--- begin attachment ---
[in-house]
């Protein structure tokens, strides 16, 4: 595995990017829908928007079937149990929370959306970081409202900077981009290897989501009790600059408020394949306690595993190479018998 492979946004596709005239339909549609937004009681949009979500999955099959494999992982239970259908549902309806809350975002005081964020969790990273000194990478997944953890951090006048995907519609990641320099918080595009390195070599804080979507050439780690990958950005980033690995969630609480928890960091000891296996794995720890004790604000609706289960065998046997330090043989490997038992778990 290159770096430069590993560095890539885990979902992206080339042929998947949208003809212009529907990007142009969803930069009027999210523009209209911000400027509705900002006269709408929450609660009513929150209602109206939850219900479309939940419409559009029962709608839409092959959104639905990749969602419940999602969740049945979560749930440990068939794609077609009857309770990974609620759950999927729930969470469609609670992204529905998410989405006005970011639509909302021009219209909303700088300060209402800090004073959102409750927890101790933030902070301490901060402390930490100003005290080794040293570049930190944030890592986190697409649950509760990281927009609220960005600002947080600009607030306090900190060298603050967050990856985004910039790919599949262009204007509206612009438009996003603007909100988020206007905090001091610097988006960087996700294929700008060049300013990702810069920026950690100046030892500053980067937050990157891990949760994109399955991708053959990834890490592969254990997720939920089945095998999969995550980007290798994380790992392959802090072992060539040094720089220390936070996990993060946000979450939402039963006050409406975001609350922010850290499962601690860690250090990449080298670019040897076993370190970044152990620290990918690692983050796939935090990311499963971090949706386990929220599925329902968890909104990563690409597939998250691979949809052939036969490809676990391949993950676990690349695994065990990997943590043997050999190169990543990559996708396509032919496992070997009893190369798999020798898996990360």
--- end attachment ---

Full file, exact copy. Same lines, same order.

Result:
[in-house]
């Protein structure tokens, strides 16, 4: 595995990017829908928007079937149990929370959306970081409202900077981009290897989501009790600059408020394949306690595993190479018998 492979946004596709005239339909549609937004009681949009979500999955099959494999992982239970259908549902309806809350975002005081964020969790990273000194990478997944953890951090006048995907519609990641320099918080595009390195070599804080979507050439780690990958950005980033690995969630609480928890960091000891296996794995720890004790604000609706289960065998046997330090043989490997038992778990 290159770096430069590993560095890539885990979902992206080339042929998947949208003809212009529907990007142009969803930069009027999210523009209209911000400027509705900002006269709408929450609660009513929150209602109206939850219900479309939940419409559009029962709608839409092959959104639905990749969602419940999602969740049945979560749930440990068939794609077609009857309770990974609620759950999927729930969470469609609670992204529905998410989405006005970011639509909302021009219209909303700088300060209402800090004073959102409750927890101790933030902070301490901060402390930490100003005290080794040293570049930190944030890592986190697409649950509760990281927009609220960005600002947080600009607030306090900190060298603050967050990856985004910039790919599949262009204007509206612009438009996003603007909100988020206007905090001091610097988006960087996700294929700008060049300013990702810069920026950690100046030892500053980067937050990157891990949760994109399955991708053959990834890490592969254990997720939920089945095998999969995550980007290798994380790992392959802090072992060539040094720089220390936070996990993060946000979450939402039963006050409406975001609350922010850290499962601690860690250090990449080298670019040897076993370190970044152990620290990918690692983050796939935090990311499963971090949706386990929220599925329902968890909104990563690409597939998250691979949809052939036969490809676990391949993950676990690349695994065990990997943590043997050999190169990543990559996708396509032919496992070997009893190369798999020798898996990360």